Showrunner Liz Feldman On The Genre Non-Conforming Style Of ‘Dead To Me,’ And The Show’s Alternate Ending

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Liz Feldman is used to making people laugh. She’s written for sitcoms like Hot in Cleveland and 2 Broke Girls. She’s won Emmys for her work on The Ellen DeGeneres Show. She started performing stand-up before most kids learn how to drive.

But she’s never killed someone before. Or, at least, pretended to.

Feldman’s new Netflix series, Dead To Me, a grief-com, or, as the cast likes to call it, a “traumedy,” is a melting pot of genres centered on a story of love, loss, and betrayal. It features Christina Applegate in her first TV role in seven years, as a rage-filled widow trying to move on from the death of her husband. Linda Cardellini plays a friendly, free-spirited woman she meets at a grief support group and the two journey together through their sorrow and shame and sh*tty life circumstances.

They get high, they vandalize cars, they rock out to heavy metal, and they find themselves involved in not one, but two murders by series end. Feldman’s responsible for most of the madness she puts her characters through, enjoying forcing them through the kinds of twists and turns that hook binge-watchers in need of an adrenaline rush while also mining the kind of dark humor that makes the show’s more poignant moments feel all-too-relatable.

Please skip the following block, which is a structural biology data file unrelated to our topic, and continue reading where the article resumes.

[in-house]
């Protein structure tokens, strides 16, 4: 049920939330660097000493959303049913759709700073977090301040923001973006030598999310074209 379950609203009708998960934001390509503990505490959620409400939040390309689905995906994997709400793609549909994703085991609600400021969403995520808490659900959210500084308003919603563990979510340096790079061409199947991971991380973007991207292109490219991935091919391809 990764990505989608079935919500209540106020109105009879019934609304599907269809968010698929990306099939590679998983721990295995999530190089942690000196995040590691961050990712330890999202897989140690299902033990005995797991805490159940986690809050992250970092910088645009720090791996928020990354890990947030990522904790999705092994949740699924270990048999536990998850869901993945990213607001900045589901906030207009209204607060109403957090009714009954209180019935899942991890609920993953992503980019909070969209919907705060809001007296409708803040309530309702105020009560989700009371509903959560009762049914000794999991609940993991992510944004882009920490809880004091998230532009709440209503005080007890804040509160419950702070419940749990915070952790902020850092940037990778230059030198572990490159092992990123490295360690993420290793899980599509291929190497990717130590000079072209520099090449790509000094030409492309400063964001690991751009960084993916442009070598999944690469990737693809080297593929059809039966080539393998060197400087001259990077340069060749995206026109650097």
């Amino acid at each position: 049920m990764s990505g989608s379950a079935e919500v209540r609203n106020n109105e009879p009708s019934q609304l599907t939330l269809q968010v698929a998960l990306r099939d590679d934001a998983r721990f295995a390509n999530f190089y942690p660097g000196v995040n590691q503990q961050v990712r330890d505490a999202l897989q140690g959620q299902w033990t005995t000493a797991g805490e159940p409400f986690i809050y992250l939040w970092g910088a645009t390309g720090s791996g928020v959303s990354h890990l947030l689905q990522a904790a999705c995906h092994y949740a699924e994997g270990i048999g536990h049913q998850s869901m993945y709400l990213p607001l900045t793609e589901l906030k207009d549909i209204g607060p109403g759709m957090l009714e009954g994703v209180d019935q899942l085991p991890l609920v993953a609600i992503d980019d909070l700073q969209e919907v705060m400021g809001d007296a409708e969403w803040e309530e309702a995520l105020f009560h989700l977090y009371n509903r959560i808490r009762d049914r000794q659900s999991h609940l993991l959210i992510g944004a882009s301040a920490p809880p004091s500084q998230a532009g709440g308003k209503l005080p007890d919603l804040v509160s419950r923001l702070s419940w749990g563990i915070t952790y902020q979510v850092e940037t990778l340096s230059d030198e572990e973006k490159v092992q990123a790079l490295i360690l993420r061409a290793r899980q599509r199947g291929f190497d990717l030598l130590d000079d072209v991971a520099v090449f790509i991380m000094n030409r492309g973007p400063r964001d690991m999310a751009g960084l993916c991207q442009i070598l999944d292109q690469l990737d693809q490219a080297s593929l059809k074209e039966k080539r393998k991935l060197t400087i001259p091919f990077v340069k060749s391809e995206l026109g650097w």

Uprroxx chatted with the showrunner about defying genre stereotypes, refusing to be pigeonholed, and why she never planned on killing James Marsden.

This is a comedy, but it’s probably not one that would live on a network like CBS. Was this show one you’d been itching to make for a while?

This is the kind of show I have always wanted to make, but what happens in your writing career is you often get, I don’t want to say pigeonholed, but you seem to get work in the genre that you start in and it becomes harder to sort of break out. I started as a joke writer, but I was always really interested in shows that were dark and twisty and edge of your seat kind of thrill rides if you will. I would always come up with ideas of shows that had those elements, but I just wasn’t in a place where I was able to pitch them.